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Via Nebula: a review. Martin Wallace + fantasy = masterpiece?


Martin Wallace is a very famous British game designer and many of his games centre around trains: building routes, buying shares, collecting and using resources. Three of his most famous games are Age of Steam, Steam and Railways of the World (co-designed with Glenn Drover). They share certain similarities and design elements and range from medium difficulty (Railways of the World) to the more heavyweight end of the spectrum (Age of Steam).

Craftsman and wheat

In 2016, Via Nebula was published by Space Cowboys and if you've not come across this game before I'd imagine you're wondering round about now what trains have got to do with anything? Bear with me.

What is it about?

From the rulebook: "The Nebula Valley has just emerged from a dark era, when for centuries, monstrous creatures inhabited the mists. It is now time for guilds of brave explorers to travel through the foggy pathways, exploit the resources and build new buildings and towns on the ruins of the devastated cities. Nebula will restore its peace and prosperity, and you are to become the heroes of the Valley!"

The rules are exceedingly simple and the rulebook perfectly written- it should come as no surprise to find out that Gaming Rules! were involved. On a player's turn, they may perform whichever actions they desire, in whichever order, totalling 2 action points (my term, not theirs). The actions are as follows:

  • A - Place a craftsman (1 AP)
  • B - Place a building site (1 AP)
  • C - Explore a fog space (1 AP)
  • D - Explore a petrified forest (2 AP)
  • E - Transport a resource to one of your building sites (1 AP)
  • F - Construct a building (1 AP)

Placing a craftsman opens up new resources on the board; placing a building site allows the player to move resources to it; exploring fog spaces and petrified forests helps connect building sites to resource spaces; and finally moving resources allows the player to complete a contract.

Most contracts have special one-time abilities that can be used on completion.


What Via Nebula basically boils down to is a simplified track-laying game without the trains. Comparing this to Railways of the World, they both involve:

  • Exploring the map and creating routes
  • Moving resources
  • Completing contracts/goals
  • Exploiting/using what your opponents are doing to your advantage
  • Earning victory points

They are, clearly, very different games but knowing Martin Wallace's pedigree and back catalogue, it's easy to see the influence of trains and previous designs in Via Nebula. It's just a bit easier, a lot quicker and a heck of a lot more beautiful!

The board


Stunning! I do believe the components are second to none. In all my gaming experience, I have not seen a more perfectly constructed game box. The resources are very nice and each have their own specially-shaped compartments for storage. The exploitation tokens and building sites are thick enough and pretty; the buildings are absolutely gorgeous. The player mats (called Guild Boards) are thin but attractive and do the job required; they're only housing items until needed. Everything fits so tightly into the box, with the board on the top, that you can even store it vertically and find everything where you left it on opening.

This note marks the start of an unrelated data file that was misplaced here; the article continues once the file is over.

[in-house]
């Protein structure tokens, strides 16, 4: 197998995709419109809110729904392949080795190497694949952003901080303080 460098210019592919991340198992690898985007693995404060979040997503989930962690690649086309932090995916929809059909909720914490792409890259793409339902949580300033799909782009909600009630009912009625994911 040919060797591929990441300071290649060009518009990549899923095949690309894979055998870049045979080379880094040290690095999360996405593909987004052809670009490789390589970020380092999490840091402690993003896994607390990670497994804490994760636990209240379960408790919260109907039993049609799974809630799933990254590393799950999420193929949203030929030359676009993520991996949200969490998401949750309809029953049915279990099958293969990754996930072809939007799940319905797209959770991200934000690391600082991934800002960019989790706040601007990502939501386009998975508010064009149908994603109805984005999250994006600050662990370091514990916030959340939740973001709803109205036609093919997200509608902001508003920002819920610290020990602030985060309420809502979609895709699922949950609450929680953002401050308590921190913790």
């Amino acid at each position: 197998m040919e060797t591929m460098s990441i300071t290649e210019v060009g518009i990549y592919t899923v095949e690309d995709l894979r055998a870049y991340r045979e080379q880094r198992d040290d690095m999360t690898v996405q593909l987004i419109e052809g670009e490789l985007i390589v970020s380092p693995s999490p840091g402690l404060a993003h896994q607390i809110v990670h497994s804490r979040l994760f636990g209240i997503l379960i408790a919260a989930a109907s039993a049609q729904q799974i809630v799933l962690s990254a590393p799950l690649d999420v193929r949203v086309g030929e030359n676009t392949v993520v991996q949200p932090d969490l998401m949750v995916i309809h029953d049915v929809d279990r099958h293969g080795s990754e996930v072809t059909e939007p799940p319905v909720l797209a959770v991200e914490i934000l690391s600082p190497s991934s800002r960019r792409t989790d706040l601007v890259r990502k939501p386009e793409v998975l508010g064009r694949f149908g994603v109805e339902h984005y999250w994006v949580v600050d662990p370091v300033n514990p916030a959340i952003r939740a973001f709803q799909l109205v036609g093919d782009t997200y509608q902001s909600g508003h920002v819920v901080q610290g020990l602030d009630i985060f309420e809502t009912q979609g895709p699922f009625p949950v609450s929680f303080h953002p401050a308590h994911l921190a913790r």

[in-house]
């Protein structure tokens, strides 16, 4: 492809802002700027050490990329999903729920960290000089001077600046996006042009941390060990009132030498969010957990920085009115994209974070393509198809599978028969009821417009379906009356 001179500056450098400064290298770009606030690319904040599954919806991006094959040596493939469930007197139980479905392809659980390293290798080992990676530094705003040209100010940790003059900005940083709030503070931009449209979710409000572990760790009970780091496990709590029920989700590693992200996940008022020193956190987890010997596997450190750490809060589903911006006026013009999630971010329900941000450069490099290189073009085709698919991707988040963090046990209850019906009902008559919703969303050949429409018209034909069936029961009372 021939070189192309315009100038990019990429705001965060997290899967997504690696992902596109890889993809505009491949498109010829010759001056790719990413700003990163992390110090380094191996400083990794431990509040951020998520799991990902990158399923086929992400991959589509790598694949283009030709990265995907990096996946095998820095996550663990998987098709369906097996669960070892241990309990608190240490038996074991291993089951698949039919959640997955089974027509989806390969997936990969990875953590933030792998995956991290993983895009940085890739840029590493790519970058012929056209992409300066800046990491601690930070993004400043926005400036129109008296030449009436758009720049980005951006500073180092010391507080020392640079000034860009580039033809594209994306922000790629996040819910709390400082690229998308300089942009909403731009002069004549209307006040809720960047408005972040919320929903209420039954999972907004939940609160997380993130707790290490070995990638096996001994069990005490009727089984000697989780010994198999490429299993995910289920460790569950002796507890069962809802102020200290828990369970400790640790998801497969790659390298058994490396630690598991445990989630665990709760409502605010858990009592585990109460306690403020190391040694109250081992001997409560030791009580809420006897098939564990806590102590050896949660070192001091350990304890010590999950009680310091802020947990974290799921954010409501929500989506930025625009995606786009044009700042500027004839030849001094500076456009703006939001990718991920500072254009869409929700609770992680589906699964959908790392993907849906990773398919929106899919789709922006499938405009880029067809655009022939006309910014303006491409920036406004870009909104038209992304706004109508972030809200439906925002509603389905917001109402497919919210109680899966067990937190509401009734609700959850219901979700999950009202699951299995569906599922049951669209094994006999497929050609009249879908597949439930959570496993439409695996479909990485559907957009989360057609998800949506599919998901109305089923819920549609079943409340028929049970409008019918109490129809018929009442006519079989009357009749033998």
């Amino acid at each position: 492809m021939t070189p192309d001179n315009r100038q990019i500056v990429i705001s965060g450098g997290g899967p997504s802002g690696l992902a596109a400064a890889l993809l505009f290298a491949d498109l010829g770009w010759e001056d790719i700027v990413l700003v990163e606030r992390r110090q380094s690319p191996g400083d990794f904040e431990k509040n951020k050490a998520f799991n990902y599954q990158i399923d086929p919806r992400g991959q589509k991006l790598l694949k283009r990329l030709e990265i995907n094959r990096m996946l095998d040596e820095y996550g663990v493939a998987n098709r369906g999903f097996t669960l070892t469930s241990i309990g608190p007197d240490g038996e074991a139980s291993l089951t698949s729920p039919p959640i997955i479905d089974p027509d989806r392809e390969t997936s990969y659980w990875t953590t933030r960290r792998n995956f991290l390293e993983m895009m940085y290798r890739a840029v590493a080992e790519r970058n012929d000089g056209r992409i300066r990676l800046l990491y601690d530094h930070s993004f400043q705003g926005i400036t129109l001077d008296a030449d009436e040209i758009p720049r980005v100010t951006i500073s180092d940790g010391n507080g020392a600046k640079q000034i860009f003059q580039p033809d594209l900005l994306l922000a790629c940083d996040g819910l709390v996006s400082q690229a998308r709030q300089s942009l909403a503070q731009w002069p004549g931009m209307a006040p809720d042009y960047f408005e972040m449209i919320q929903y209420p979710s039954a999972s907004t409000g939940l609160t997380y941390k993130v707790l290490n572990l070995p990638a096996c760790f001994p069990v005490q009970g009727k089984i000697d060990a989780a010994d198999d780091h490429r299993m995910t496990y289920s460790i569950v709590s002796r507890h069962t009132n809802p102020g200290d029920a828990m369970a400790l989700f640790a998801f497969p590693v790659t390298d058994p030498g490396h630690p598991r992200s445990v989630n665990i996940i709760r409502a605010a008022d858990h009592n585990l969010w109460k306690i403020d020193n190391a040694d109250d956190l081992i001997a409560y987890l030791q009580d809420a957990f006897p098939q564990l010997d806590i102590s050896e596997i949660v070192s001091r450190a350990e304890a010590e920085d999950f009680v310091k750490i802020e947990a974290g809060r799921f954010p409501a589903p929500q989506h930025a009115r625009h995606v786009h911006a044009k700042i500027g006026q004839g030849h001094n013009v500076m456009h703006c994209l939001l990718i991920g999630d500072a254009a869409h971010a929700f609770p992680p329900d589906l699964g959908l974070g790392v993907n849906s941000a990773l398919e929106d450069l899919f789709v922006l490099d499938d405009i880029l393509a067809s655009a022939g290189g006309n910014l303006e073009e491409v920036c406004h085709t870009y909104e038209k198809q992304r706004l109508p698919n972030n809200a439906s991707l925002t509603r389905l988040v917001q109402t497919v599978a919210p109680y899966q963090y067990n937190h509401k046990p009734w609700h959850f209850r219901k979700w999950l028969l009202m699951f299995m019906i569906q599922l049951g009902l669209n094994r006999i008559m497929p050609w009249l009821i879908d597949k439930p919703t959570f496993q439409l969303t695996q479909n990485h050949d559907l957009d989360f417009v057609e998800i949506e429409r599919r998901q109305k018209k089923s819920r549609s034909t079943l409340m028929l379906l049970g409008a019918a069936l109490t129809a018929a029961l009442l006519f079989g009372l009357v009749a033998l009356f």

Via Nebula inside the box


As stated by Martin Wallace on the back of the box, the whole game is based around the idea that your actions will also benefit other players. Placing a Craftsman, for example, will open up resources but once they're on the board, anybody can snap them up. Exploring and connecting up longer routes might help you out but it's likely to aid your opponents too so you need to be careful. These simple mechanisms therefore result in a very interactive experience. There is also the standard Eurogame feeling of racing to complete the contract you want before somebody else gets there first; it's a bit like blocking in a worker placement game.

Getting a copy

If you've made it this far into the review, you may well be considering getting your own copy; I'm afraid that's when the bad news comes. It's hard to find copies of this for anything less than a small mortgage. There are copies available from several German retailers around the £40 mark if you're ok with the hassle and potential shipping costs e.g. bestpricegeek.de. If you want to get this from a source in Britain you may well be looking at Amazon. Your best bet might be to get a copy second hand.


My purchase was an impulse buy; I didn't know all that much about it but the price was decent. I had played several other Martin Wallace games and they tend to be very well designed, strategically challenging and sometimes (to me) a little dry. Brass is a very highly regarded game based on the industrial revolution in Britain. You can tell it's popular; a recent Kickstarter campaign has resulted in a reprint with 2 different versions: Lancashire and Birmingham. I'd have a hard time selling this to certain types of people but have had no such problems introducing friends and family to Via Nebula. A 2 player game of this can be finished in 30-40 minutes (with 3 and 4 players not taking masses longer) but it's no filler- there's just an awful lot of game crammed into that short time span. If you like what you've read in this review, I would recommend this without hesitation. It has become a standout game in my collection in just a few weeks.